In many cases, NO is the right answer. But it may not be. If you use forwarding to set up a surrogate object or to extend the capabilities of a class, the forwarding mechanism should probably be as transparent as inheritance. If you want your objects to act as if they truly inherited the behavior of the objects they forward messages to, you’ll need to re-implement the respondsToSelector: and isKindOfClass: methods to include your forwarding algorithm:

- (BOOL)respondsToSelector:(SEL)aSelector
    if ( [super respondsToSelector:aSelector] )
        return YES;
    else {
        /* Here, test whether the aSelector message can     *
         * be forwarded to another object and whether that  *
         * object can respond to it. Return YES if it can.  */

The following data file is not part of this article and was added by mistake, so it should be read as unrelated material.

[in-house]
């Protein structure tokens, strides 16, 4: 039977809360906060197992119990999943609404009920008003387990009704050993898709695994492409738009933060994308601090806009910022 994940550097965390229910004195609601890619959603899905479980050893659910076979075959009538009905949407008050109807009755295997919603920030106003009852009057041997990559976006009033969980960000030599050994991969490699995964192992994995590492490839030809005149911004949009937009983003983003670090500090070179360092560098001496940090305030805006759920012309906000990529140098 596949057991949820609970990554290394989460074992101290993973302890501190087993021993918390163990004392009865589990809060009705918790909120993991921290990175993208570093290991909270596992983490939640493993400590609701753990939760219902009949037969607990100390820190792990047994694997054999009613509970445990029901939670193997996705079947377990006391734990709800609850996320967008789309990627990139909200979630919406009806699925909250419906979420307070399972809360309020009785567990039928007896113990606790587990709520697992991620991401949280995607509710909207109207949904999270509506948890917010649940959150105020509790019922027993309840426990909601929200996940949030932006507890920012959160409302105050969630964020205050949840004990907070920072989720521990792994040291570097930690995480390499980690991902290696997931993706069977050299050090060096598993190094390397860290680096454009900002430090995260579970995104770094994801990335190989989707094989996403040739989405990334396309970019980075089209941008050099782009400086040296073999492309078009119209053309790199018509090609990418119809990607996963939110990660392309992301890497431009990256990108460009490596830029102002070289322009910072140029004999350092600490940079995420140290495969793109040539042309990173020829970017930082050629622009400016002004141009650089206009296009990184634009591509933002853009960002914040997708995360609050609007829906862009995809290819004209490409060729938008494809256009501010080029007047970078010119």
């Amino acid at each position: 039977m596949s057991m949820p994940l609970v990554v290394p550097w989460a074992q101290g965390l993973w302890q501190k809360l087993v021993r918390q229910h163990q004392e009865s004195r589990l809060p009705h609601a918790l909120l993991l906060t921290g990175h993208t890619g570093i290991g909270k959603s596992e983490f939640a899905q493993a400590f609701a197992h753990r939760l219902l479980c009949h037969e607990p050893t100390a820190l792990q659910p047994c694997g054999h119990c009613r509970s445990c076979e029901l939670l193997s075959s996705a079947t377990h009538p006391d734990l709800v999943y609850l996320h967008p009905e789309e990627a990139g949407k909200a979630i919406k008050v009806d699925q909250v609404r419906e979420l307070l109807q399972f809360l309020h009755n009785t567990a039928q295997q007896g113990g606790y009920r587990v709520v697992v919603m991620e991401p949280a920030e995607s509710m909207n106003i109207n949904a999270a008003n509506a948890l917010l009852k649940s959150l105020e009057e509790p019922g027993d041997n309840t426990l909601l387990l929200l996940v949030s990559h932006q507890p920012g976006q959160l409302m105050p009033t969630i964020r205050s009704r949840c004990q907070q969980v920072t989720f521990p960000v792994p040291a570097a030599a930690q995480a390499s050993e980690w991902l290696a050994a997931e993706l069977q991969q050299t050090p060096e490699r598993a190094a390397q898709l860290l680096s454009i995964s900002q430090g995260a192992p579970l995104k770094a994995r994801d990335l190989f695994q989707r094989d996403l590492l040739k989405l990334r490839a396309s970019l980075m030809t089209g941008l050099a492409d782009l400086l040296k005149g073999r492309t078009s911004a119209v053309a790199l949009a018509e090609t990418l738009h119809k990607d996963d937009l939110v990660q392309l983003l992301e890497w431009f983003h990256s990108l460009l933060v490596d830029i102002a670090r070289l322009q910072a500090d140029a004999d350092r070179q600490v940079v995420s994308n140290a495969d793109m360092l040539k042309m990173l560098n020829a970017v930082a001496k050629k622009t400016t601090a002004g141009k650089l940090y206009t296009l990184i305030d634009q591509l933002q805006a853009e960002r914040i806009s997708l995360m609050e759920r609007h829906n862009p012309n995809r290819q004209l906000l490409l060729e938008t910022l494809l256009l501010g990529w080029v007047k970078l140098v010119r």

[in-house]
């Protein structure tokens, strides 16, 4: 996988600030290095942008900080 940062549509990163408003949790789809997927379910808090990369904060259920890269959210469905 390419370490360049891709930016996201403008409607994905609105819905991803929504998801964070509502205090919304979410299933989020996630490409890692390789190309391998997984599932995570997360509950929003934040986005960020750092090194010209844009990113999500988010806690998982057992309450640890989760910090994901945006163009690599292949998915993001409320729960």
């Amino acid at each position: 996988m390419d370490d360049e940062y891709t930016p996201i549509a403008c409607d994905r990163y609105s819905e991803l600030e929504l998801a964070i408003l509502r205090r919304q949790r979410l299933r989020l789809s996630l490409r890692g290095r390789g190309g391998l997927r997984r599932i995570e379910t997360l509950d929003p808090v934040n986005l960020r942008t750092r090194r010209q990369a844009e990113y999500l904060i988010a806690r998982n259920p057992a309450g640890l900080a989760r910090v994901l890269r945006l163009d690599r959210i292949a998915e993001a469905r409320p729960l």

return NO;

In addition to respondsToSelector: and isKindOfClass:, the instancesRespondToSelector: method should also mirror the forwarding algorithm. If protocols are used, the conformsToProtocol: method should likewise be added to the list. Similarly, if an object forwards any remote messages it receives, it should have a version of methodSignatureForSelector: that can return accurate descriptions of the methods that ultimately respond to the forwarded messages; for example, if an object is able to forward a message to its surrogate, you would implement methodSignatureForSelector: as follows:

- (NSMethodSignature*)methodSignatureForSelector:(SEL)selector
    NSMethodSignature* signature = [super methodSignatureForSelector:selector];
    if (!signature) {
       signature = [surrogate methodSignatureForSelector:selector];
    return signature;

You might consider putting the forwarding algorithm somewhere in private code and have all these methods, forwardInvocation: included, call it.

The methods mentioned in this section are described in the NSObject class specification in the Foundation framework reference. For information on invokeWithTarget:, see the NSInvocation class specification in the Foundation framework reference.